# COP 2500 Concepts in Computer Science Positional number

COP 2500 Concepts in Computer Science Positional number systems 1. - Decimal number system 2. - Binary number system 3. - Hexadecimal number system 4. - Base conversions

COP 2500 Concepts in Computer Science Positional number systems When we need to write the number three hundred and twenty five using decimal digits we use the following sequence of digits: 325 What do we know about this number? It is written using decimal digits (a digit from 0 to 9 in decimal notation), which means that the base of the decimal number system is 10 (the decimal system has ten symbols or digits). Formally we can write 325 as: 3 x 102 + 2 x 101 + 5 x 100 = (3 x 100) + (2 x 10) + (5 x 1) = 300 + 20 + 5 = 325 Note that 100 = 1

COP 2500 Concepts in Computer Science Positional number systems Formally we can write 325 as: 3 x 102 + 2 x 101 + 5 x 100 = (3 x 100) + (2 x 10) + (5 x 1) = 300 + 20 + 5 = 325 Note that 100 = 1 By denoting the base of the system as b = 10, we can rewrite 325 as: 325 = 3 x b 2 + 2 x b 1 + 5 x b 0 For any number we will refer to each digit by “di”, where “d” represents the digit and “i” indicates the position in the sequence. Thus we have that any number can be represented by a sequence of digits: dn dn-1. . . d 2 d 1 d 0 In our example, d 2 = 3, d 1 = 2, and d 0 = 5

COP 2500 Concepts in Computer Science Positional number systems Therefore any number can be represented by a sequence of digits: dn. . . d 2 d 1 d 0 And its value can be computed as follows: dn. . . d 2 d 1 d 0 = d n x b n. . . d 2 x b 2 + d 1 x b 1 + d 0 x b 0 Example: d 3 d 2 d 1 d 0 4 7 6 2

COP 2500 Concepts in Computer Science Positional number systems Binary numbers can be represented in the same way: ( d n. . . d 2 d 1 d 0 )2 Indicates that the base (b) is binary And its value can be computed similarly but in this case the base b = 2. dn. . . d 2 d 1 d 0 = d n x b n. . . d 2 x b 2 + d 1 x b 1 + d 0 x b 0 Example: (10101)2 = 1 x 24 + 0 x 23 + 1 x 22 + 0 x 21 + 1 x 20 1 x 16 + 0 x 8 + 1 x 4 + 0 x 2 + 1 x 1 16 + 0 + 4 + 0 + 1 = (21) 10

COP 2500 Concepts in Computer Science The following table shows the decimal, binary, and hexadecimal representation of the first 16 decimal numbers: Decimal 0 1 2 3 4 5 6 7 8 9 10 11 12 13 14 15 Binary 0000 0001 0010 0011 0100 0101 0110 0111 1000 1001 1010 1011 1100 1101 1110 1111 Hexadecimal 0 1 2 3 4 5 6 7 8 9 A As we have used up all decimal B symbols, we need to use letters C to represent some digits in the D Hexadecimal system. E F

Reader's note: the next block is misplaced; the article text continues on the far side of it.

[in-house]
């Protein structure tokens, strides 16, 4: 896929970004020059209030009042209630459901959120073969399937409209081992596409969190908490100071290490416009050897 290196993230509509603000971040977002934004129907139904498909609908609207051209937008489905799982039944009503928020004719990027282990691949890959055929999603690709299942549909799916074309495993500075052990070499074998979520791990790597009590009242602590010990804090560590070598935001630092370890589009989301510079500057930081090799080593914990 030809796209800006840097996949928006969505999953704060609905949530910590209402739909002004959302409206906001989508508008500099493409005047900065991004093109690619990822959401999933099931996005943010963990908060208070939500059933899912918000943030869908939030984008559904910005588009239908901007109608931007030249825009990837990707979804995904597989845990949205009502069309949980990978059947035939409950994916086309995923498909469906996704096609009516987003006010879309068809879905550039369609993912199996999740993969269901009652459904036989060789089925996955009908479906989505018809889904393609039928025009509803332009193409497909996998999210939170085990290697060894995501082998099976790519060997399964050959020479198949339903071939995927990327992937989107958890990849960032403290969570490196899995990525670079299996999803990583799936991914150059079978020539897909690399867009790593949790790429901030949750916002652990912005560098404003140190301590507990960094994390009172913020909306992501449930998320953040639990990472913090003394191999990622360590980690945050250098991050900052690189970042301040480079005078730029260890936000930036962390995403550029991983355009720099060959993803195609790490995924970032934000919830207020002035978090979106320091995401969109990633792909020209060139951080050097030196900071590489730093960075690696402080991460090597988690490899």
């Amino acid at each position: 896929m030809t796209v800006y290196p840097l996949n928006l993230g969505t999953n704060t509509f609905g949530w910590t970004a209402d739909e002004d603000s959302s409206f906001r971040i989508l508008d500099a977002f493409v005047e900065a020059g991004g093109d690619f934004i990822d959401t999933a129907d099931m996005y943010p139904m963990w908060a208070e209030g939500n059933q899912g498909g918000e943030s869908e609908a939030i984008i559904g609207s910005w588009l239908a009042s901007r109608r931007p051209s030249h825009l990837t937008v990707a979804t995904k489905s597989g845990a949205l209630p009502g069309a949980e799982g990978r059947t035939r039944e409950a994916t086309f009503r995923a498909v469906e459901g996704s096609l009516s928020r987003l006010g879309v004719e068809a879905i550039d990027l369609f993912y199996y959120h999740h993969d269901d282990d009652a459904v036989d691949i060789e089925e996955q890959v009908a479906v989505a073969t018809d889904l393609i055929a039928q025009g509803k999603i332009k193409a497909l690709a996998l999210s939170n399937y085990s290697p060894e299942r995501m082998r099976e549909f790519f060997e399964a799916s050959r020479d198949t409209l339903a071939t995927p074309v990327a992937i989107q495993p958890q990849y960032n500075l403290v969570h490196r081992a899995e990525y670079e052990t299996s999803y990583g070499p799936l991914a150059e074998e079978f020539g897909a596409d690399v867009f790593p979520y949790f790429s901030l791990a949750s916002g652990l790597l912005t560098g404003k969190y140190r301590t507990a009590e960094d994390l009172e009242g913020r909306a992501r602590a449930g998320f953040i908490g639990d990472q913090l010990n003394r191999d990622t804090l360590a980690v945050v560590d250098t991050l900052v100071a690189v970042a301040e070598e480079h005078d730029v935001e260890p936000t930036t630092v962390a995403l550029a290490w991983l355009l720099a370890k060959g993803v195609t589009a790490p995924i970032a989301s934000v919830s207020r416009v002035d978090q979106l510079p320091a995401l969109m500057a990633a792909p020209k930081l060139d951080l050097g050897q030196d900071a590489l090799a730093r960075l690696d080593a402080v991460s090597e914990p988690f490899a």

COP 2500 Concepts in Computer Science From hexadecimal to binary As each hexadecimal number can be represented by four binary digits, then to convert an hexadecimal number to binary we proceed as follows: (7 AF 3)16 = ( ? )2 Starting from left to right each hexadecimal digit is replaced by its binary representation: 7 = 0111 A = 1010 F = 1111 0111 1010 1111 0011 Note: see the table in the previous slide. 3 = 0011

COP 2500 Concepts in Computer Science From binary to hexadecimal We need to convert the following binary number to hexadecimal: (1011111000)2 = ( ? )16 Starting from right to left we make groups of four bits. If the last group on the right has less than four bits we add some padding zeros. 1011111000 0010 1111 1000 2 FB 8

COP 2500 Concepts in Computer Science From binary to hexadecimal We need to convert the following binary number to hexadecimal: (1011111000)2 = ( ? )16 Starting from right to left we make groups of four bits. If the last group on the right has less than four bits we add some padding zeros. 1011111000 0010 1111 1000 2 FB 8

COP 2500 Concepts in Computer Science Convert from decimal to binary: for example, (147)10 = ( ? )2 2 |147 2|73 2|36 2|18 2|9 2|4 2|2 2|1 0 1 1 0 0 1 Read from bottom to top the number is: (10010011)2

COP 2500 Concepts in Computer Science Octal System { 0, 1, 2, 3, 4, 5, 6, 7} Decimal Binary Octal 0 000 0 1 001 1 2 010 2 3 011 3 4 100 4 5 101 5 6 110 6 7 111 7

COP 2500 Concepts in Computer Science Decimal Octal Binary hexadecimal 0 0 0000 0 1 1 0001 1 2 2 0010 2 3 3 0011 3 4 4 0100 4 5 5 0101 5 6 6 0110 6 7 7 0111 7 8 10 1000 8 9 11 1001 9 10 12 1010 A 11 13 1011 B 12 14 1100 C 13 15 1101 D 14 16 1110 E 15 17 1111 F

COP 2500 Concepts in Computer Science The End

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